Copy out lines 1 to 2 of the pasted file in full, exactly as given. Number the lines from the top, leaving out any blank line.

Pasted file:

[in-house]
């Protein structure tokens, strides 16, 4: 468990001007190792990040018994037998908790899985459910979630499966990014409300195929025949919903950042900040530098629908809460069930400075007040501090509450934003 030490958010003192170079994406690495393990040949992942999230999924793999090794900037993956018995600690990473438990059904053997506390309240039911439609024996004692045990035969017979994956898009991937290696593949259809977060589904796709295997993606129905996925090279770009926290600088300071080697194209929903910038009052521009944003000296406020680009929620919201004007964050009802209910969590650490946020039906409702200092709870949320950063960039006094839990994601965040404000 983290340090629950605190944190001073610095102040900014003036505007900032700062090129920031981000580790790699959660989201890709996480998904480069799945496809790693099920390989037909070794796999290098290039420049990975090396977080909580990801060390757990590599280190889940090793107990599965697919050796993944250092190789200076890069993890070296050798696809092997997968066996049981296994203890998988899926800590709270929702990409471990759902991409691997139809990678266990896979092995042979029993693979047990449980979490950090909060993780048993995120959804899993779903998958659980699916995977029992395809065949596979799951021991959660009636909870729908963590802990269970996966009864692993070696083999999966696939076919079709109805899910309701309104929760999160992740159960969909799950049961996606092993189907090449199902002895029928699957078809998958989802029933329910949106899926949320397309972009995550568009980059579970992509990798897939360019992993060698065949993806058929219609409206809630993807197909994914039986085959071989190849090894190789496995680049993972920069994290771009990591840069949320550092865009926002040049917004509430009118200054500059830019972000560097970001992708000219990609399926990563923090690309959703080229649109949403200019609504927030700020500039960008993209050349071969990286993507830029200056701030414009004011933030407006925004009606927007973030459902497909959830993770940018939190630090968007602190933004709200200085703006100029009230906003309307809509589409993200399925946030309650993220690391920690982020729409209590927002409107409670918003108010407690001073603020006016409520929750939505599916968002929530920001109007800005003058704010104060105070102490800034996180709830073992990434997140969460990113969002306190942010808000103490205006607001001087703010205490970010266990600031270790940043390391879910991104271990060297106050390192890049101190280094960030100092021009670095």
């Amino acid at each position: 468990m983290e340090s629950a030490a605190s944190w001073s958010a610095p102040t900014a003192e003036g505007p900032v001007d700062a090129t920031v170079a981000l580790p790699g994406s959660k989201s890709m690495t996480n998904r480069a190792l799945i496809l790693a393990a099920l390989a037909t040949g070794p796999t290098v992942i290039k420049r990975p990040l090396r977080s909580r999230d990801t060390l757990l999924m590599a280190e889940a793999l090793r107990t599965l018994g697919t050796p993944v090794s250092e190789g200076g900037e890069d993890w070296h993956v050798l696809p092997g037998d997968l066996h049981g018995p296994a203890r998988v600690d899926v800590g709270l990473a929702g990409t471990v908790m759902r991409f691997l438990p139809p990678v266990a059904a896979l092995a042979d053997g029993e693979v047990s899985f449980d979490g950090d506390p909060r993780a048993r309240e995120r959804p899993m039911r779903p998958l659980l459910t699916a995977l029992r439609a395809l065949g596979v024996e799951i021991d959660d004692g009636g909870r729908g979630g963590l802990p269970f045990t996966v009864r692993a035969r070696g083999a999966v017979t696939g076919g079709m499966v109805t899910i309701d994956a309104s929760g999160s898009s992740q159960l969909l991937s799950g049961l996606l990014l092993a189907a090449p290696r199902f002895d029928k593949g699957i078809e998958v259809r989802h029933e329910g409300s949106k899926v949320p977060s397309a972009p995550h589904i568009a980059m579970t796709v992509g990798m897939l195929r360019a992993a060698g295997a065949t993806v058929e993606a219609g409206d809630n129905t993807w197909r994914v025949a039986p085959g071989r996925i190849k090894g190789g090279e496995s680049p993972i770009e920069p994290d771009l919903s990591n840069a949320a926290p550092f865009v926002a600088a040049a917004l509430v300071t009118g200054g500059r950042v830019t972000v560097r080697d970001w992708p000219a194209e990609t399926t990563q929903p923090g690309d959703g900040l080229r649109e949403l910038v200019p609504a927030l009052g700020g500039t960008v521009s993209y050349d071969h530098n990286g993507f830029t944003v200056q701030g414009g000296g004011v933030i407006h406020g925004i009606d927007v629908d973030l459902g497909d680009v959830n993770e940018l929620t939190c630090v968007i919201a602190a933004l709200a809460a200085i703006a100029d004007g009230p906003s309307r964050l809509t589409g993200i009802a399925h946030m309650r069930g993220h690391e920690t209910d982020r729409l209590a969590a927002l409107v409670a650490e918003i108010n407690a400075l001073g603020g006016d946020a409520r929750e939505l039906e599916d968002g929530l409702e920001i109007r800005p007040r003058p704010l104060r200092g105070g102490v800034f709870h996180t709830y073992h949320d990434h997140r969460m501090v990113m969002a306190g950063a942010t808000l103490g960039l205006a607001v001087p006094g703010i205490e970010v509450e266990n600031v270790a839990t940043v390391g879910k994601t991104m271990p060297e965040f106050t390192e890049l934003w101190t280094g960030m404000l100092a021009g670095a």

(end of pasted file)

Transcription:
[in-house]
């Protein structure tokens, strides 16, 4: 468990001007190792990040018994037998908790899985459910979630499966990014409300195929025949919903950042900040530098629908809460069930400075007040501090509450934003 030490958010003192170079994406690495393990040949992942999230999924793999090794900037993956018995600690990473438990059904053997506390309240039911439609024996004692045990035969017979994956898009991937290696593949259809977060589904796709295997993606129905996925090279770009926290600088300071080697194209929903910038009052521009944003000296406020680009929620919201004007964050009802209910969590650490946020039906409702200092709870949320950063960039006094839990994601965040404000 983290340090629950605190944190001073610095102040900014003036505007900032700062090129920031981000580790790699959660989201890709996480998904480069799945496809790693099920390989037909070794796999290098290039420049990975090396977080909580990801060390757990590599280190889940090793107990599965697919050796993944250092190789200076890069993890070296050798696809092997997968066996049981296994203890998988899926800590709270929702990409471990759902991409691997139809990678266990896979092995042979029993693979047990449980979490950090909060993780048993995120959804899993779903998958659980699916995977029992395809065949596979799951021991959660009636909870729908963590802990269970996966009864692993070696083999999966696939076919079709109805899910309701309104929760999160992740159960969909799950049961996606092993189907090449199902002895029928699957078809998958989802029933329910949106899926949320397309972009995550568009980059579970992509990798897939360019992993060698065949993806058929219609409206809630993807197909994914039986085959071989190849090894190789496995680049993972920069994290771009990591840069949320550092865009926002040049917004509430009118200054500059830019972000560097970001992708000219990609399926990563923090690309959703080229649109949403200019609504927030700020500039960008993209050349071969990286993507830029200056701030414009004011933030407006925004009606927007973030459902497909959830993770940018939190630090968007602190933004709200200085703006100029009230906003309307809509589409993200399925946030309650993220690391920690982020729409209590927002409107409670918003108010407690001073603020006016409520929750939505599916968002929530920001109007800005003058704010104060105070102490800034996180709830073992990434997140969460990113969002306190942010808000103490205006607001001087703010205490970010266990600031270790940043390391879910991104271990060297106050390192890049101190280094960030100092021009670095």